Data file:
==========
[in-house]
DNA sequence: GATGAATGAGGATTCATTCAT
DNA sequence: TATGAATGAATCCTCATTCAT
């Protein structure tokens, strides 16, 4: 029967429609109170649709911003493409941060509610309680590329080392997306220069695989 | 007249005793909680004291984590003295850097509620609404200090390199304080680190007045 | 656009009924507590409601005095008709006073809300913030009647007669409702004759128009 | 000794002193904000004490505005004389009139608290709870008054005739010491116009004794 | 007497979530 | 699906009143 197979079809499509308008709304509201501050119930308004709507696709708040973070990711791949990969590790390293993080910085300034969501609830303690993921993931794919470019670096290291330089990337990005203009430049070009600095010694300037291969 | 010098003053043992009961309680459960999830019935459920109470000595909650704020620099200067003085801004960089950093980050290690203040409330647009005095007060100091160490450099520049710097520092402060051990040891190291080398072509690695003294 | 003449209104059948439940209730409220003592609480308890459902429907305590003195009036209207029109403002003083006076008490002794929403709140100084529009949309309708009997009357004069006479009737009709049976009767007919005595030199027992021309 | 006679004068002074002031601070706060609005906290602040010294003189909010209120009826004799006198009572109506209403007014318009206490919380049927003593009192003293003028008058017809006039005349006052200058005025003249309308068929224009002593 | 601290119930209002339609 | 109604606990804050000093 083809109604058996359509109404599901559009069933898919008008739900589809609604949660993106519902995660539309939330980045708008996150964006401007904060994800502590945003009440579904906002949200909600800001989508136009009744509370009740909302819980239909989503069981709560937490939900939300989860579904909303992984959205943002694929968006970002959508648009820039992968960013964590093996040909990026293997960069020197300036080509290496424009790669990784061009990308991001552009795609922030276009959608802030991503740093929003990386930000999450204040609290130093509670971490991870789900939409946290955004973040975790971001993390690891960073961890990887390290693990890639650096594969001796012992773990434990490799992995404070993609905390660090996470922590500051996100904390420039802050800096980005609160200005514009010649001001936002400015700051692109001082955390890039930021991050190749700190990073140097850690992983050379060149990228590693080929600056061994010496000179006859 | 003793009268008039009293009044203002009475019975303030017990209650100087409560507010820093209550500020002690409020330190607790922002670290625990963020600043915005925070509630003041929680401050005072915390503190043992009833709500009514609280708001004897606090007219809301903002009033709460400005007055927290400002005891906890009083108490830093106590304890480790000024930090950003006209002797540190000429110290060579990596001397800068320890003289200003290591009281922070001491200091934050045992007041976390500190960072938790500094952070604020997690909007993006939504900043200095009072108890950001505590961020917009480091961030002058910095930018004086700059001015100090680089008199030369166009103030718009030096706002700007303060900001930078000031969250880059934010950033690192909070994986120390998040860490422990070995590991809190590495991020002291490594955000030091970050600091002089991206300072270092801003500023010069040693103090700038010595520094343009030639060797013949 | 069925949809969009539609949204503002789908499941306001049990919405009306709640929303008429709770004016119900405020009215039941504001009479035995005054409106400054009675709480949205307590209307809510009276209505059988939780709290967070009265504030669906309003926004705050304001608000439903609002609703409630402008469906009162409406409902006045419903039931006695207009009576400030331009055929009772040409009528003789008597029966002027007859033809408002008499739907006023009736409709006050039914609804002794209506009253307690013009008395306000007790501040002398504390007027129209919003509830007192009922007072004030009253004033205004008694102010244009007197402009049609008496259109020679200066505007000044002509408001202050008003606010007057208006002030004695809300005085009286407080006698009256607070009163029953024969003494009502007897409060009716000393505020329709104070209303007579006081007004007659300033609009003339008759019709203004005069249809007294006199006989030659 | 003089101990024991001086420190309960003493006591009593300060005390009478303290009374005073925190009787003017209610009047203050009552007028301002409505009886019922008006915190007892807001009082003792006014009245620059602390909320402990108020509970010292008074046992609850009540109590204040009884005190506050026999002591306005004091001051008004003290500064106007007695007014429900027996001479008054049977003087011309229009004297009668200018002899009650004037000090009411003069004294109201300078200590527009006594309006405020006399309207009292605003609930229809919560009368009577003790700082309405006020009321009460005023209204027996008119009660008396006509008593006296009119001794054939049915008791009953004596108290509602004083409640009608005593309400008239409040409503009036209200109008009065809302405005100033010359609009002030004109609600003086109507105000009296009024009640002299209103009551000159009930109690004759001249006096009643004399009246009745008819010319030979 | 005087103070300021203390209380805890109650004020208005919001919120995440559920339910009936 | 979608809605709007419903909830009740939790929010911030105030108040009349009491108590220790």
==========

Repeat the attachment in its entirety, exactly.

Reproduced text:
[in-house]
DNA sequence: GATGAATGAGGATTCATTCAT
DNA sequence: TATGAATGAATCCTCATTCAT
């Protein structure tokens, strides 16, 4: 029967429609109170649709911003493409941060509610309680590329080392997306220069695989 | 007249005793909680004291984590003295850097509620609404200090390199304080680190007045 | 656009009924507590409601005095008709006073809300913030009647007669409702004759128009 | 000794002193904000004490505005004389009139608290709870008054005739010491116009004794 | 007497979530 | 699906009143 197979079809499509308008709304509201501050119930308004709507696709708040973070990711791949990969590790390293993080910085300034969501609830303690993921993931794919470019670096290291330089990337990005203009430049070009600095010694300037291969 | 010098003053043992009961309680459960999830019935459920109470000595909650704020620099200067003085801004960089950093980050290690203040409330647009005095007060100091160490450099520049710097520092402060051990040891190291080398072509690695003294 | 003449209104059948439940209730409220003592609480308890459902429907305590003195009036209207029109403002003083006076008490002794929403709140100084529009949309309708009997009357004069006479009737009709049976009767007919005595030199027992021309 | 006679004068002074002031601070706060609005906290602040010294003189909010209120009826004799006198009572109506209403007014318009206490919380049927003593009192003293003028008058017809006039005349006052200058005025003249309308068929224009002593 | 601290119930209002339609 | 109604606990804050000093 083809109604058996359509109404599901559009069933898919008008739900589809609604949660993106519902995660539309939330980045708008996150964006401007904060994800502590945003009440579904906002949200909600800001989508136009009744509370009740909302819980239909989503069981709560937490939900939300989860579904909303992984959205943002694929968006970002959508648009820039992968960013964590093996040909990026293997960069020197300036080509290496424009790669990784061009990308991001552009795609922030276009959608802030991503740093929003990386930000999450204040609290130093509670971490991870789900939409946290955004973040975790971001993390690891960073961890990887390290693990890639650096594969001796012992773990434990490799992995404070993609905390660090996470922590500051996100904390420039802050800096980005609160200005514009010649001001936002400015700051692109001082955390890039930021991050190749700190990073140097850690992983050379060149990228590693080929600056061994010496000179006859 | 003793009268008039009293009044203002009475019975303030017990209650100087409560507010820093209550500020002690409020330190607790922002670290625990963020600043915005925070509630003041929680401050005072915390503190043992009833709500009514609280708001004897606090007219809301903002009033709460400005007055927290400002005891906890009083108490830093106590304890480790000024930090950003006209002797540190000429110290060579990596001397800068320890003289200003290591009281922070001491200091934050045992007041976390500190960072938790500094952070604020997690909007993006939504900043200095009072108890950001505590961020917009480091961030002058910095930018004086700059001015100090680089008199030369166009103030718009030096706002700007303060900001930078000031969250880059934010950033690192909070994986120390998040860490422990070995590991809190590495991020002291490594955000030091970050600091002089991206300072270092801003500023010069040693103090700038010595520094343009030639060797013949 | 069925949809969009539609949204503002789908499941306001049990919405009306709640929303008429709770004016119900405020009215039941504001009479035995005054409106400054009675709480949205307590209307809510009276209505059988939780709290967070009265504030669906309003926004705050304001608000439903609002609703409630402008469906009162409406409902006045419903039931006695207009009576400030331009055929009772040409009528003789008597029966002027007859033809408002008499739907006023009736409709006050039914609804002794209506009253307690013009008395306000007790501040002398504390007027129209919003509830007192009922007072004030009253004033205004008694102010244009007197402009049609008496259109020679200066505007000044002509408001202050008003606010007057208006002030004695809300005085009286407080006698009256607070009163029953024969003494009502007897409060009716000393505020329709104070209303007579006081007004007659300033609009003339008759019709203004005069249809007294006199006989030659 | 003089101990024991001086420190309960003493006591009593300060005390009478303290009374005073925190009787003017209610009047203050009552007028301002409505009886019922008006915190007892807001009082003792006014009245620059602390909320402990108020509970010292008074046992609850009540109590204040009884005190506050026999002591306005004091001051008004003290500064106007007695007014429900027996001479008054049977003087011309229009004297009668200018002899009650004037000090009411003069004294109201300078200590527009006594309006405020006399309207009292605003609930229809919560009368009577003790700082309405006020009321009460005023209204027996008119009660008396006509008593006296009119001794054939049915008791009953004596108290509602004083409640009608005593309400008239409040409503009036209200109008009065809302405005100033010359609009002030004109609600003086109507105000009296009024009640002299209103009551000159009930109690004759001249006096009643004399009246009745008819010319030979 | 005087103070300021203390209380805890109650004020208005919001919120995440559920339910009936 | 979608809605709007419903909830009740939790929010911030105030108040009349009491108590220790």